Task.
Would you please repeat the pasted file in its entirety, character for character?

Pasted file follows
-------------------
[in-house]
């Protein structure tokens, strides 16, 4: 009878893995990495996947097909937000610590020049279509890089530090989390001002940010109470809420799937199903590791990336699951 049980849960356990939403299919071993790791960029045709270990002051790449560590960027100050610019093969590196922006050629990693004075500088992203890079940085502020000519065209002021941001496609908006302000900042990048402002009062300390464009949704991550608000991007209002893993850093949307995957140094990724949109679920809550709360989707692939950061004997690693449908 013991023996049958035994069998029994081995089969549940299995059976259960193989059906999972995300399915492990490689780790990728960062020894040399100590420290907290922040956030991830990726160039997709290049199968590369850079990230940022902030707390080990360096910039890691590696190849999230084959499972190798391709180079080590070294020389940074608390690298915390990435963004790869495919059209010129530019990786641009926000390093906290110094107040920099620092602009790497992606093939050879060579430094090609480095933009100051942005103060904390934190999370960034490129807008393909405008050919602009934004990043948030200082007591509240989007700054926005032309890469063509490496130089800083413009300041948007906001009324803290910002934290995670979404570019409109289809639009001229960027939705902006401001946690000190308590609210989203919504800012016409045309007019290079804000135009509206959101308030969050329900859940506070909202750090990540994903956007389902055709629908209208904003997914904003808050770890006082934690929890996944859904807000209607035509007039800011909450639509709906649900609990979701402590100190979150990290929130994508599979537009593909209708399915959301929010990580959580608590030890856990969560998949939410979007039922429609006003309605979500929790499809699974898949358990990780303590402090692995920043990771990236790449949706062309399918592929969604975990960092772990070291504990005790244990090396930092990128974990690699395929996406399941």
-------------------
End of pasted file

[in-house]
């Protein structure tokens, strides 16, 4: 009878893995990495996947097909937000610590020049279509890089530090989390001002940010109470809420799937199903590791990336699951 049980849960356990939403299919071993790791960029045709270990002051790449560590960027100050610019093969590196922006050629990693004075500088992203890079940085502020000519065209002021941001496609908006302000900042990048402002009062300390464009949704991550608000991007209002893993850093949307995957140094990724949109679920809550709360989707692939950061004997690693449908 013991023996049958035994069998029994081995089969549940299995059976259960193989059906999972995300399915492990490689780790990728960062020894040399100590420290907290922040956030991830990726160039997709290049199968590369850079990230940022902030707390080990360096910039890691590696190849999230084959499972190798391709180079080590070294020389940074608390690298915390990435963004790869495919059209010129530019990786641009926000390093906290110094107040920099620092602009790497992606093939050879060579430094090609480095933009100051942005103060904390934190999370960034490129807008393909405008050919602009934004990043948030200082007591509240989007700054926005032309890469063509490496130089800083413009300041948007906001009324803290910002934290995670979404570019409109289809639009001229960027939705902006401001946690000190308590609210989203919504800012016409045309007019290079804000135009509206959101308030969050329900859940506070909202750090990540994903956007389902055709629908209208904003997914904003808050770890006082934690929890996944859904807000209607035509007039800011909450639509709906649900609990979701402590100190979150990290929130994508599979537009593909209708399915959301929010990580959580608590030890856990969560998949939410979007039922429609006003309605979500929790499809699974898949358990990780303590402090692995920043990771990236790449949706062309399918592929969604975990960092772990070291504990005790244990090396930092990128974990690699395929996406399941």